Making excuses can save you from failure, but they can also prevent you from succeeding. The excuses we make can hold us back a lot in life. Here's why.

One of my favorite things is hearing people create excuses for keeping their high-priced cable package. Now, I used to have a very expensive cable package. I watched TV regularly and it was hard for the first few weeks after I cut the cord. What got me through it was knowing I would be saving $80 per month and not having to watch most of the terrible programming.

Now, I still get to watch TV through my antenna and some other services, while still saving money. The best part about the lack of cable TV is I get to spend more time doing things I enjoy. It was amazing to me how much I got accomplished when the TV was off.

I’ve heard every excuse in the book about why cable is necessary, but it is most certainly not a need. It’s definitely a want. It’s hard for some to distinguish the two. It’s only a need if you use it to create income, whether for your job or own business. That’s when it’s a need. Any other time, it’s just a want. We, Americans, have a hard time distinguishing the two. I know I did for a long time. Once I figured it out, my financial life changed and so did my decision making. I ask everyone I speak with to understand the difference and embrace it.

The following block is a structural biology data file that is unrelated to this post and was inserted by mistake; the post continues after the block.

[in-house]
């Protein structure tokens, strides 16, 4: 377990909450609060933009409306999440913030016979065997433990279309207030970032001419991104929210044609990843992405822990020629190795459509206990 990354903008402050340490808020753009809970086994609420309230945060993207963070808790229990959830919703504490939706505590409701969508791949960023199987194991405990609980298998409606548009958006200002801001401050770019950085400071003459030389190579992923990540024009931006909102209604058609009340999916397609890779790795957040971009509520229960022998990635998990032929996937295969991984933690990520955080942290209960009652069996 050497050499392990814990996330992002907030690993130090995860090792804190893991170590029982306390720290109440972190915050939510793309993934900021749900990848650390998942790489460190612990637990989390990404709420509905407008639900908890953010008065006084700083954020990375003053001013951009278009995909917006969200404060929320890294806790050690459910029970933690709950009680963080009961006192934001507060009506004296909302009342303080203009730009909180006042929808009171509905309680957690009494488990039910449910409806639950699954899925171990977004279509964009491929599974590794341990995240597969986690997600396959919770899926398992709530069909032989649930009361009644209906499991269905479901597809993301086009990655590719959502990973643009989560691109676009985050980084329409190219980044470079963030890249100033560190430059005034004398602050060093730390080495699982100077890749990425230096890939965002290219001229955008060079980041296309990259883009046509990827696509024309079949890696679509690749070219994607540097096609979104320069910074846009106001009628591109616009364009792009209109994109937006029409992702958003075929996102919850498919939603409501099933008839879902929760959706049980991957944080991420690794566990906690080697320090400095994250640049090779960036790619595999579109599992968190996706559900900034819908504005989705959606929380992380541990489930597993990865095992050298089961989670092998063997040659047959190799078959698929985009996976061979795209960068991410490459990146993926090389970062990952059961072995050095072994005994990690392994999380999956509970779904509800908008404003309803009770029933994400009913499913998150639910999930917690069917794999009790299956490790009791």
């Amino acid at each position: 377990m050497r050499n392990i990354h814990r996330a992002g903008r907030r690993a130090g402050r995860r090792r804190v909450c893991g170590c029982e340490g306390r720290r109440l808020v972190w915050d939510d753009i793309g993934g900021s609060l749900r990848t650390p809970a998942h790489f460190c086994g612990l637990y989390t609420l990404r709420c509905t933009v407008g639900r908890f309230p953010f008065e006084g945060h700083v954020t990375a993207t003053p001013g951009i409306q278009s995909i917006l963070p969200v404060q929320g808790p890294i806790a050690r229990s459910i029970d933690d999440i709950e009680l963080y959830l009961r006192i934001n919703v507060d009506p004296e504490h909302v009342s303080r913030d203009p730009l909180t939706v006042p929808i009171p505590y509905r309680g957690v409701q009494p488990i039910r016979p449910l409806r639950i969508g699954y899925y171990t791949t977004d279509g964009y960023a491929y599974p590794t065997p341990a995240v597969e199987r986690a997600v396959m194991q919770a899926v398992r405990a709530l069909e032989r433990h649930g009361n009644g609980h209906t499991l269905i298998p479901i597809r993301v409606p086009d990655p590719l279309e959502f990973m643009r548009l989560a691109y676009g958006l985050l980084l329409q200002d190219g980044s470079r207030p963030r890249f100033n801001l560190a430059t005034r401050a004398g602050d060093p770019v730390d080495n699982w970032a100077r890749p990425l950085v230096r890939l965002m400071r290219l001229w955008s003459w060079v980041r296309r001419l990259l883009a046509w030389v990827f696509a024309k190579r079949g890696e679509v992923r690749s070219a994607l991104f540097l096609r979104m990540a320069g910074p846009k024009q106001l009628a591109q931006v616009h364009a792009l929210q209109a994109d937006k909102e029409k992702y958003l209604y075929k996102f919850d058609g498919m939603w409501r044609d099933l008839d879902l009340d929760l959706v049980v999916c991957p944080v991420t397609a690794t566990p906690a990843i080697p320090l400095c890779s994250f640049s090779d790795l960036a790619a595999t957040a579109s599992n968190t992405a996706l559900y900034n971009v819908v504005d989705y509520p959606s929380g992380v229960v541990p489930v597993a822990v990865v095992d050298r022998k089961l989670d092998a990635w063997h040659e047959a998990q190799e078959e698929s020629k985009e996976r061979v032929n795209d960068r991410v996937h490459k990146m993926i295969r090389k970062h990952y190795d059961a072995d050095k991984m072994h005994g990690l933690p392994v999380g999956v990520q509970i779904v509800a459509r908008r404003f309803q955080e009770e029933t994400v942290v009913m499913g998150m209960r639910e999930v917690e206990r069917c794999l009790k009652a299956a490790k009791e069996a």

One thing you should do when making decisions is to listen to yourself. Figure out if you are rationalizing your decisions based on real information or just emotions. Are you making excuses for this or that? If you are constantly making excuses, then you are just harming your ability to create change. You are holding yourself back and staying in the status quo.

You don’t want to be status quo, trust me!  It’s time to kick your excuses to the curb and start taking chances. Your future self will thank you for it.


What are some of your favorite excuses for not saving money? Or not learning to invest? Or not cutting expenses? What’s one “want” you’ve labeled a “need” and refused to cut? How would your life change with that expense not in it?


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Grayson is the owner of Debt Roundup and Empowered Shopper. He also co-owns Sprout Wealth and Eyes on the Dollar. After going to battle and winning against consumer debt, he decided it was time to learn how to use credit wisely and grow his wealth. He discusses all things personal finance and is not afraid of being controversial. He also is a freelance writer and blog manager.

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  • I agree that we have completely blurred the lines between needs and wants. Most wants are now seen as needs – cable as you’ve said, but also a smartphone. I think it is when we see so many other people with the item, like a smartphone, that we think it is a need and not a want. We have to take the time and really think things through to determine what really is a need vs a want.

  • I think with saving, you have to first admit to yourself that your spending is out of control. I think it’s a tough thing for people to realize, but once they do, they’ve taken the first step.